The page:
Playing a Different Game

I am playing a different game than everyone else. If you ask most high school students what they are going to do after they graduate, their answer will generally be one of two things: college, or a full-time “starter” job. They feel as if college will prepare them to get a great job in the future — perhaps in consulting, investing, medicine, law, or something similar. Or they feel as if their “starter” job will help them break into a new industry. Before I continue, I should state there is nothing wrong with these paths. Indeed, most people will benefit from going down these more traditional routes — they are safe and secure.

This essay is not about college or starter jobs, however. This essay is about the game that I am playing, and why I am not conforming with societal norms in terms of careers. Over the next few months, most of my fellow high school students will get jobs. Most of them will end up working for a local business — some may move to a bigger city to work. Others may go to college. They will start making their own money, be able to name-drop a local employer that has a good standing within the community, or be able to name-drop a good college into which they have been admitted.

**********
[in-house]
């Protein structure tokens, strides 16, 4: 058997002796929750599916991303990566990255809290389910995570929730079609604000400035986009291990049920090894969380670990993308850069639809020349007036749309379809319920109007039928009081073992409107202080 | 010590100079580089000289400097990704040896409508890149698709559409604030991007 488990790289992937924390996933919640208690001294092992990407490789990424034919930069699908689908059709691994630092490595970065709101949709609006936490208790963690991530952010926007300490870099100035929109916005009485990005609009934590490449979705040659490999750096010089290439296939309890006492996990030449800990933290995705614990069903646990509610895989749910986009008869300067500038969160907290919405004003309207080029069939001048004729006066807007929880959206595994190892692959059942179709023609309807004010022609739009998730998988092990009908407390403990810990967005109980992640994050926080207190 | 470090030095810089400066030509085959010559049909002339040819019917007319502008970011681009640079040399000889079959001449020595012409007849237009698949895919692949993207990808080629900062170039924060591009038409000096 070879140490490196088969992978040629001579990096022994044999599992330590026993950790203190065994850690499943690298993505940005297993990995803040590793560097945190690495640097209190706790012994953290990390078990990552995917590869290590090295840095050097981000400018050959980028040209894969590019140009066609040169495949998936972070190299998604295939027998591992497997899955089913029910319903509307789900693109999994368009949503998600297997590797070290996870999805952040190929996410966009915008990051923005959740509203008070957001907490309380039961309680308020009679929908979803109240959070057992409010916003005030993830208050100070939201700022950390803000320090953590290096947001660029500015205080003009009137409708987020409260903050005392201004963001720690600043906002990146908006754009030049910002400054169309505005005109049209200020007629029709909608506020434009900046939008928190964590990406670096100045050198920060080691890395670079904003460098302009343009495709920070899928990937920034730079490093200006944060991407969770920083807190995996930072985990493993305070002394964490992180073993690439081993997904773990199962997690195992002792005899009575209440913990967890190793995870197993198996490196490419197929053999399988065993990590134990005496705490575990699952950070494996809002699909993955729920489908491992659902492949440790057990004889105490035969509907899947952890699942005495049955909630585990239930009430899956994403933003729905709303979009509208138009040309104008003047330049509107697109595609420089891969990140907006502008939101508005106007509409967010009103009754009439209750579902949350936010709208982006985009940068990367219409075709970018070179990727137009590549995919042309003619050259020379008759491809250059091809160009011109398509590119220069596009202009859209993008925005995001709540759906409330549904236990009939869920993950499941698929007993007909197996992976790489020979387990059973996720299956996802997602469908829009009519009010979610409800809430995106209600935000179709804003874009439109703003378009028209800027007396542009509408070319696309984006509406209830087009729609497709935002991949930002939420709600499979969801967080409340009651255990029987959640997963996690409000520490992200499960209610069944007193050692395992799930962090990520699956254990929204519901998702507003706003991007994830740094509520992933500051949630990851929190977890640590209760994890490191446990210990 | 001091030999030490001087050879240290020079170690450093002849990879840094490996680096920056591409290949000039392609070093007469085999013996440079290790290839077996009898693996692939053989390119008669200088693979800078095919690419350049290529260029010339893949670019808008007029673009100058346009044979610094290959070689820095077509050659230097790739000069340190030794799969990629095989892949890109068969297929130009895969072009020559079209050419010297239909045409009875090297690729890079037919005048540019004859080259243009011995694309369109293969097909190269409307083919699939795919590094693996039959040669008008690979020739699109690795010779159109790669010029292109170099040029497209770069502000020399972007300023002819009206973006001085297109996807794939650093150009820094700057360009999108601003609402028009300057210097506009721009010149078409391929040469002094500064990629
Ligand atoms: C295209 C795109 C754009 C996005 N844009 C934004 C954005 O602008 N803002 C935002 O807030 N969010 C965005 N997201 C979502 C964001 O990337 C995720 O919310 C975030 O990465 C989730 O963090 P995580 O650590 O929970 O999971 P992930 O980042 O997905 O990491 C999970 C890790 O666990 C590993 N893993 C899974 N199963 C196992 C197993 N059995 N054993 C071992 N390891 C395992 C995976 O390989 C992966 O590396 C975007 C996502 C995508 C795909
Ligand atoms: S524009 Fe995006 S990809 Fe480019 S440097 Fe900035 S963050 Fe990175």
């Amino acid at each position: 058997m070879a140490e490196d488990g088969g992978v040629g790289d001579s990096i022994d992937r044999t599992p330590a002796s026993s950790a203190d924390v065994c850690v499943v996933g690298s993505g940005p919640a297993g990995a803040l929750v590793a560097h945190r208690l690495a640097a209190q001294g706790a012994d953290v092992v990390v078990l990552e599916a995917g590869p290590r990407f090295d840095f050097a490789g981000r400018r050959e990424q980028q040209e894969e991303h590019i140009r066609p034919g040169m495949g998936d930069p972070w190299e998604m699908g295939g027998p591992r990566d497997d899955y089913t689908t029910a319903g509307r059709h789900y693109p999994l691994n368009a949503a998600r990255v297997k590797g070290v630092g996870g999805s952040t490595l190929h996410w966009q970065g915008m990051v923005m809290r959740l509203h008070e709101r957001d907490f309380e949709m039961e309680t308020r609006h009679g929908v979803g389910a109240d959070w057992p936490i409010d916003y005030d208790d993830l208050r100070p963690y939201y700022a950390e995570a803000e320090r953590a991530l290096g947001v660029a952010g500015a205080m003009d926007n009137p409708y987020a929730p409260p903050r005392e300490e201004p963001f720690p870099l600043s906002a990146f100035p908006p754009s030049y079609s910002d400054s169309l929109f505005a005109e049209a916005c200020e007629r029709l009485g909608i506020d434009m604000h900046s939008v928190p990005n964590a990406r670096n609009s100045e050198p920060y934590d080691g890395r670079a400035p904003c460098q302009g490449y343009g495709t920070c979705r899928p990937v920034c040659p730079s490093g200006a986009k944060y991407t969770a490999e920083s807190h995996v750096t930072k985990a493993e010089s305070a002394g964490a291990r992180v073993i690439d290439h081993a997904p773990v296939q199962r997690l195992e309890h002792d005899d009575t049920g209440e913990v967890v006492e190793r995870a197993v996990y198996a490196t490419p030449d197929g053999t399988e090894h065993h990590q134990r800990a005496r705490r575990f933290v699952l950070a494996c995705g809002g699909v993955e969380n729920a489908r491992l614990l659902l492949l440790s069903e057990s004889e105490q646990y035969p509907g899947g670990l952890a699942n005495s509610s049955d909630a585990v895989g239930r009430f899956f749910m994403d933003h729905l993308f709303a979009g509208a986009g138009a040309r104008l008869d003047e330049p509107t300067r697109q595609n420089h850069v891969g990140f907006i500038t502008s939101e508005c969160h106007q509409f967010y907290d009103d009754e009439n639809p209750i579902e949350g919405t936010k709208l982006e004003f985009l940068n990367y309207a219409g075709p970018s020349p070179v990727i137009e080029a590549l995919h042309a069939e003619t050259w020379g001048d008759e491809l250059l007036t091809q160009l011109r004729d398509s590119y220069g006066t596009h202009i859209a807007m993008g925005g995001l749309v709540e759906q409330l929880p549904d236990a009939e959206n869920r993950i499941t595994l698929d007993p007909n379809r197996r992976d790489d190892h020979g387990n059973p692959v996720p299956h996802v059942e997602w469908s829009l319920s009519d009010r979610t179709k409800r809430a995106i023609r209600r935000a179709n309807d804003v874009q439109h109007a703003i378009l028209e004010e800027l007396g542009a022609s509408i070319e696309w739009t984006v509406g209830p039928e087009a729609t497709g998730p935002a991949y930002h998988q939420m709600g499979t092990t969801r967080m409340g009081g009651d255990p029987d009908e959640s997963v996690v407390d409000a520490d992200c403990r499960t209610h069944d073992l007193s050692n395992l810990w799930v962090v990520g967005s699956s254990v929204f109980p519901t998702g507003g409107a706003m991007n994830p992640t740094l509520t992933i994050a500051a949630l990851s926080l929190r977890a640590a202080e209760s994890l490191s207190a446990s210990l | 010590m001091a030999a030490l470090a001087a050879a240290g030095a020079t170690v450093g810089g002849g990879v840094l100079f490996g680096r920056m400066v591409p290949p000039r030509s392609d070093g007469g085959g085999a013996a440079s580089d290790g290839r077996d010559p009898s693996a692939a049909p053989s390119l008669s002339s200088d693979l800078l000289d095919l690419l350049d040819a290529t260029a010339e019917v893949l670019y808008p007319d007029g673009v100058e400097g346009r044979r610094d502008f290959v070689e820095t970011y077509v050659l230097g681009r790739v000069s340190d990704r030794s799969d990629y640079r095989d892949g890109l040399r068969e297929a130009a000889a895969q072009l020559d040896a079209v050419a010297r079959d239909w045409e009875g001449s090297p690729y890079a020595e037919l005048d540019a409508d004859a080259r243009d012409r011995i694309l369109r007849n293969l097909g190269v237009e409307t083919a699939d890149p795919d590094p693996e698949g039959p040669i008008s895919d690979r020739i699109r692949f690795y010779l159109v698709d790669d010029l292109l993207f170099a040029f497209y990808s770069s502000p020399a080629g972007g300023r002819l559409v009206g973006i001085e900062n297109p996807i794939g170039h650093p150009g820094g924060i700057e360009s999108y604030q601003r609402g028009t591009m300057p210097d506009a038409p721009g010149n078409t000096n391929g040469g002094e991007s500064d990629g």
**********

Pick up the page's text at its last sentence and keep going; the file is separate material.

I, on the other hand, will not be able to do this. My friends will be seen by others to be smart if they can successfully get into a good college. Their families and friends will fully support their journey toward earning a college degree or working their way up the career ladder. They will feel great that they are now more independent and have either started learning a new subject in more depth in college, or are earning their own money in a job.